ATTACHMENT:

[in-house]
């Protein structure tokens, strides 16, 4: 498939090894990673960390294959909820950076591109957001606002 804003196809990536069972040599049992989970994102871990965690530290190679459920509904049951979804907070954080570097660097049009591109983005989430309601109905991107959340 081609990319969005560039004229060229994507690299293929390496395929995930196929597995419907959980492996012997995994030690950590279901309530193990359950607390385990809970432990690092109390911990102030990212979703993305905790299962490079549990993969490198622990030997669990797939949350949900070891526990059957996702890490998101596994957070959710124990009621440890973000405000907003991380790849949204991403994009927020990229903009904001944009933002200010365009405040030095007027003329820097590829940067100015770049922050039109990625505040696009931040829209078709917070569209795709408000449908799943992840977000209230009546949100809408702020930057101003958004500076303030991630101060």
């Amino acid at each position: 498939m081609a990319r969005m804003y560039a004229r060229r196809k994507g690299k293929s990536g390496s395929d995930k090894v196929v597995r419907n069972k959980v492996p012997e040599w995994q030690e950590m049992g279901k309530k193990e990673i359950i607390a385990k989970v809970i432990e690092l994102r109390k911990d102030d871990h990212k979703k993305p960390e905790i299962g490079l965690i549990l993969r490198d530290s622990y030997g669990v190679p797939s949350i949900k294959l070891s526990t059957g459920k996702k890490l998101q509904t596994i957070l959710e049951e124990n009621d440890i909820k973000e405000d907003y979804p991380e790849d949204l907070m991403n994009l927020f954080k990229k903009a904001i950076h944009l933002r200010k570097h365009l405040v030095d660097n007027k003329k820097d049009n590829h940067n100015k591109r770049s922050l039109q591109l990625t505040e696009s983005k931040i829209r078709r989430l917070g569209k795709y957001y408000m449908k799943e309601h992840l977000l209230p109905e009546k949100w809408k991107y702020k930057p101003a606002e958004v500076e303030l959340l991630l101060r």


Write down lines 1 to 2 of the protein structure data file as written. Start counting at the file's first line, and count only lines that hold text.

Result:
[in-house]
């Protein structure tokens, strides 16, 4: 498939090894990673960390294959909820950076591109957001606002 804003196809990536069972040599049992989970994102871990965690530290190679459920509904049951979804907070954080570097660097049009591109983005989430309601109905991107959340 081609990319969005560039004229060229994507690299293929390496395929995930196929597995419907959980492996012997995994030690950590279901309530193990359950607390385990809970432990690092109390911990102030990212979703993305905790299962490079549990993969490198622990030997669990797939949350949900070891526990059957996702890490998101596994957070959710124990009621440890973000405000907003991380790849949204991403994009927020990229903009904001944009933002200010365009405040030095007027003329820097590829940067100015770049922050039109990625505040696009931040829209078709917070569209795709408000449908799943992840977000209230009546949100809408702020930057101003958004500076303030991630101060």